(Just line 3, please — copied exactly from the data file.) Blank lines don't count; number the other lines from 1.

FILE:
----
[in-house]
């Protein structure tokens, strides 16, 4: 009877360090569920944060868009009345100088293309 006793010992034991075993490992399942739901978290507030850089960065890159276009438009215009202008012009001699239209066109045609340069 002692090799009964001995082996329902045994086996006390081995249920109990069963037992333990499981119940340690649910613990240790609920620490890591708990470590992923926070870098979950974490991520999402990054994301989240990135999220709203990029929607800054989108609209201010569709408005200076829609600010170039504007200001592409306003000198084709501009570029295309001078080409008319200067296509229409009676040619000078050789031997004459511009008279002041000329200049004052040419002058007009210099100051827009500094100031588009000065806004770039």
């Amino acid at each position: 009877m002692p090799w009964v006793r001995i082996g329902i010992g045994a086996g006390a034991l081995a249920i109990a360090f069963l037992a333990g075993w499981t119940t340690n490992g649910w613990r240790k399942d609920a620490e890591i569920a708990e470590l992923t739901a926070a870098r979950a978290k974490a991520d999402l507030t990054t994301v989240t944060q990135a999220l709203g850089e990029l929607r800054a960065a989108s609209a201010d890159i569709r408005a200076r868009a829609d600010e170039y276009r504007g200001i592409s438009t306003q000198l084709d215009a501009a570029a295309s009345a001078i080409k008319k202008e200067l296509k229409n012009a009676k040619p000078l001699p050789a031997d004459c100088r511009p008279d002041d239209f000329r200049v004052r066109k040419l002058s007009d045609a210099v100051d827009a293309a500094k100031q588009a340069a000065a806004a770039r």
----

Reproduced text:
């Amino acid at each position: 009877m002692p090799w009964v006793r001995i082996g329902i010992g045994a086996g006390a034991l081995a249920i109990a360090f069963l037992a333990g075993w499981t119940t340690n490992g649910w613990r240790k399942d609920a620490e890591i569920a708990e470590l992923t739901a926070a870098r979950a978290k974490a991520d999402l507030t990054t994301v989240t944060q990135a999220l709203g850089e990029l929607r800054a960065a989108s609209a201010d890159i569709r408005a200076r868009a829609d600010e170039y276009r504007g200001i592409s438009t306003q000198l084709d215009a501009a570029a295309s009345a001078i080409k008319k202008e200067l296509k229409n012009a009676k040619p000078l001699p050789a031997d004459c100088r511009p008279d002041d239209f000329r200049v004052r066109k040419l002058s007009d045609a210099v100051d827009a293309a500094k100031q588009a340069a000065a806004a770039r």